Chinese police are reportedly searching for foreign apps such as Twitter, Instagram, and Telegram in people’s phones amid ongoing unprecedented protests across the country against the nation’s draconian “zero-Covid” lockdown policy.
Unable to post protest content on the Chinese internet due to widespread censorship, users are turning to platforms like Twitter to share news of local public defiance, with dozens of such videos circulating outside the country, according to The Wall Street Journal (WSJ).
But authorities in Beijing, and in other cities like Shanghai and Hangzhou, are randomly stopping people passing by and writing down their personal information if they find apps like Twitter or Telegram on their phones, several reports suggest.
“If they face resistance, police would say they could report the person,” tweeted William Yang, the East Asia correspondent at German broadcaster DW News, adding that the checks are happening anywhere randomly, including at streets and entrances to shopping malls.
The public discontent is being perceived to not just be about the Covid lockdowns, but also an open challenge to the Xi Jinping regime.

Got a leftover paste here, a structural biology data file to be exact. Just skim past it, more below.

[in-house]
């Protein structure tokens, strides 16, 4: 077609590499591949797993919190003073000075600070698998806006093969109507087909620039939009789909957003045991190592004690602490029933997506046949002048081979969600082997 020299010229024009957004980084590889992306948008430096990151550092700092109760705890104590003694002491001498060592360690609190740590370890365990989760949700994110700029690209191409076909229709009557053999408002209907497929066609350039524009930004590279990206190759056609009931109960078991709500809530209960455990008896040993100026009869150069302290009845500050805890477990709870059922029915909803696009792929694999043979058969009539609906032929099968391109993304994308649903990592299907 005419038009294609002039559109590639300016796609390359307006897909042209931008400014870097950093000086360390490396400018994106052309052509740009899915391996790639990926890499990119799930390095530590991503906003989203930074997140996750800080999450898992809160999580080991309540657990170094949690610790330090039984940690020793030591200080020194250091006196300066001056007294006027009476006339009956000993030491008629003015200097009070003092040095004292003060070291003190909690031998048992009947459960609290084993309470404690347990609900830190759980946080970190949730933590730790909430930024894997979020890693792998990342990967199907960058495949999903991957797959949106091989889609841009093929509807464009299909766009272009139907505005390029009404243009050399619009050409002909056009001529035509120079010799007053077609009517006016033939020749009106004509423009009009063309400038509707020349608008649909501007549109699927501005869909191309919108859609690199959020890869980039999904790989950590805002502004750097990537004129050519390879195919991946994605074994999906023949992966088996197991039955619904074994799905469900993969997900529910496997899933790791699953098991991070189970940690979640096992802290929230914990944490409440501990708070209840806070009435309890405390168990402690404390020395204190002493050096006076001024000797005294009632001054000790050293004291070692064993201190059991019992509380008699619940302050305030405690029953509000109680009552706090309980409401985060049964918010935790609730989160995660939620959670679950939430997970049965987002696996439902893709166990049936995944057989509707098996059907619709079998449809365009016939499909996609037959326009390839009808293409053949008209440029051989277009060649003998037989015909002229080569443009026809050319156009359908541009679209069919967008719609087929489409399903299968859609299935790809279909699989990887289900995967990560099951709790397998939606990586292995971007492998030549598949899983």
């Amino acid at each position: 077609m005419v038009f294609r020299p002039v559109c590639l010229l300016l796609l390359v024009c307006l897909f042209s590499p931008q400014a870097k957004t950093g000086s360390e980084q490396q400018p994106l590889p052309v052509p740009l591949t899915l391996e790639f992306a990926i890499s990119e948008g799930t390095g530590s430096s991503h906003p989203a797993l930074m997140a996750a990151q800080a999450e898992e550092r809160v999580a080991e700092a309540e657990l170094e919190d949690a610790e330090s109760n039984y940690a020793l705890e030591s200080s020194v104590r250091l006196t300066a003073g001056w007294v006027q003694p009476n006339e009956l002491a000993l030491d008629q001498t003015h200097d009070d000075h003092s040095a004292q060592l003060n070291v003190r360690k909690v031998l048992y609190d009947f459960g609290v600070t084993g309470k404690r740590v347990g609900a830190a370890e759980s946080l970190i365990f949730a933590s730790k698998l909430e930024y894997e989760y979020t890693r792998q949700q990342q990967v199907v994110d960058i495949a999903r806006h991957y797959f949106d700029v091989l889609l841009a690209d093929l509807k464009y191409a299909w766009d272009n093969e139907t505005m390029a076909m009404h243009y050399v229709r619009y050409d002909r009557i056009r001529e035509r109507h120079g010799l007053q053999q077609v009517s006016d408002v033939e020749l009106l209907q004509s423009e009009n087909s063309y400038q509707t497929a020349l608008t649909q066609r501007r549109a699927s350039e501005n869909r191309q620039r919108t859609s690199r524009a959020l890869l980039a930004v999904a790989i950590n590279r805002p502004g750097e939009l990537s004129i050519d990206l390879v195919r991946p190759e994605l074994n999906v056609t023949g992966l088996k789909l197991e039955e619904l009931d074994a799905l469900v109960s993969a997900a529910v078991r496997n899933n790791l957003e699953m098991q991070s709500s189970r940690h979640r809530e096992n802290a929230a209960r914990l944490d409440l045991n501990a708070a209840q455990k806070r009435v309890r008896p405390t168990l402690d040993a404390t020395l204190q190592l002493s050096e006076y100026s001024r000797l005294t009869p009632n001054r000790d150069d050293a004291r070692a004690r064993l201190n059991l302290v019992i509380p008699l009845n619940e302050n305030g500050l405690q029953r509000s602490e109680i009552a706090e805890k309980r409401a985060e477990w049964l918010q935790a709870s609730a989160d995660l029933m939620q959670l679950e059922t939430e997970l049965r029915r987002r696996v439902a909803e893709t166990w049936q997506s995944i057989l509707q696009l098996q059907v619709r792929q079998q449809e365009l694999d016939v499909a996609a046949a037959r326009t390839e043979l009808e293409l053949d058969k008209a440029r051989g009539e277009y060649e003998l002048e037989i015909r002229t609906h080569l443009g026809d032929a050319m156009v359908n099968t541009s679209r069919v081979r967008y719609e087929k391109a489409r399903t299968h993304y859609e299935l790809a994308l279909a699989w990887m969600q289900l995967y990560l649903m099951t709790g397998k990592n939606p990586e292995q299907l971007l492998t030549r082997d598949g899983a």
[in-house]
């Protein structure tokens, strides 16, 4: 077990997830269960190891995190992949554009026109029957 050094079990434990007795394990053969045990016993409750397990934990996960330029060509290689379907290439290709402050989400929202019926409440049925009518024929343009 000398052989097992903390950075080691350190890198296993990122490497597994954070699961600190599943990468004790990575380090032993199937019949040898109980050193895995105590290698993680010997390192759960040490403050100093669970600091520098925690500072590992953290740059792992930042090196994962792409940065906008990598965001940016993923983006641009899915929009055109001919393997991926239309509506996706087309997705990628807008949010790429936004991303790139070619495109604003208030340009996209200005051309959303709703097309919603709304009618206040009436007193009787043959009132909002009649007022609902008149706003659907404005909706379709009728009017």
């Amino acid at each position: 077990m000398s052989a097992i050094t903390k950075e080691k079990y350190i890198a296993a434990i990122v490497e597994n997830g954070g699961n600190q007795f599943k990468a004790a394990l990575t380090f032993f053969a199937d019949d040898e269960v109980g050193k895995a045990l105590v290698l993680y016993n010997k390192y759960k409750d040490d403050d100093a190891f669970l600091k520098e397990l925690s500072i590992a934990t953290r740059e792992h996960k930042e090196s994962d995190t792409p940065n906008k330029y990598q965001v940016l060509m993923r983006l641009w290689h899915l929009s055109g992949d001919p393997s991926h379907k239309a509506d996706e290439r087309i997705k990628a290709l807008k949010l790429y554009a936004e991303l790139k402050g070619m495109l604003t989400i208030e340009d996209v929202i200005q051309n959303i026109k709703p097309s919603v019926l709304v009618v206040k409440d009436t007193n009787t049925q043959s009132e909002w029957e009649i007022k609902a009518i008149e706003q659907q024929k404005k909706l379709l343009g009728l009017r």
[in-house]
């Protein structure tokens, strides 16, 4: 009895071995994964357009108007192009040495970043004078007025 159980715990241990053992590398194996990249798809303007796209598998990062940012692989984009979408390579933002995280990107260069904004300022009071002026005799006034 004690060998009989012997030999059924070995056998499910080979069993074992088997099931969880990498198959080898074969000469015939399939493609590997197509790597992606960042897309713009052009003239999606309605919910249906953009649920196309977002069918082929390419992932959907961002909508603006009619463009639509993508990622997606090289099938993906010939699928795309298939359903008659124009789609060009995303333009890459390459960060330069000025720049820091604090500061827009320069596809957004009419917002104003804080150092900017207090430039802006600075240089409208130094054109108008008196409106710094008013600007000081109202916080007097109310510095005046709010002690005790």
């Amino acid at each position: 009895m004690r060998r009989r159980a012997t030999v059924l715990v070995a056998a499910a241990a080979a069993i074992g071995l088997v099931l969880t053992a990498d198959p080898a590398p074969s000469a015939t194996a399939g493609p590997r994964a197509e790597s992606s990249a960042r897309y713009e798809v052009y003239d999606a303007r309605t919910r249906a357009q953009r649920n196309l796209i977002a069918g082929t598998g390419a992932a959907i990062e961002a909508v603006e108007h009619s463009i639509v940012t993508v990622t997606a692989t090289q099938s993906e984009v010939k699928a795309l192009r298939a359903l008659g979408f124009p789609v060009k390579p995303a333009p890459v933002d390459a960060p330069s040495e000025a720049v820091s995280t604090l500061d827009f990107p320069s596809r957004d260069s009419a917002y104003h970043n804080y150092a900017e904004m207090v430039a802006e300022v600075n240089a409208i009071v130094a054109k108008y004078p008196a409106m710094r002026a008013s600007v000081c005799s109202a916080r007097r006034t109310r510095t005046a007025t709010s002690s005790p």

The scenes of large-scale public defiance in the country are an unprecedented sight since the 1989 student-led pro-democracy movement centered on Beijing’s Tiananmen Square.
Even though China’s vast internet censorship is labeled the “Great Firewall” because of its scope and the ban on apps like Twitter and Instagram, people are accessing them through virtual private networks (VPNs) to spread information on protests to the outside world, according to reports from The Washington Post and TechCruch.
The Chinese government has resorted to several tactics to curb the spread of information on the protests, including a spam attack over the weekend on Twitter to obscure news on the protests in cities including Shangai and Beijing, researchers pointed out on the microblogging platform.
“Chinese bots are flooding Twitter with *escort ads*, possibly to make it more difficult for Chinese users to access information about the mass protests,” tweeted Mengyu Dong, a tech and censorship analyst.
Some accounts on Twitter lying dormant for years suddenly started posting spam content on the platform.
“Sadly, if a Chinese person decides to come to Twitter to find out what happened in China last night, these nsfw posts shared by bots are likely the first to show up in their search results,” Ms Dong said.
The social media platform also struggled to contain the flood of spam content due to company-wide layoffs that have cut its workforce by more than half.
“All the China influence operations and analysts at Twitter all resigned,” a former Twitter employee told the Post.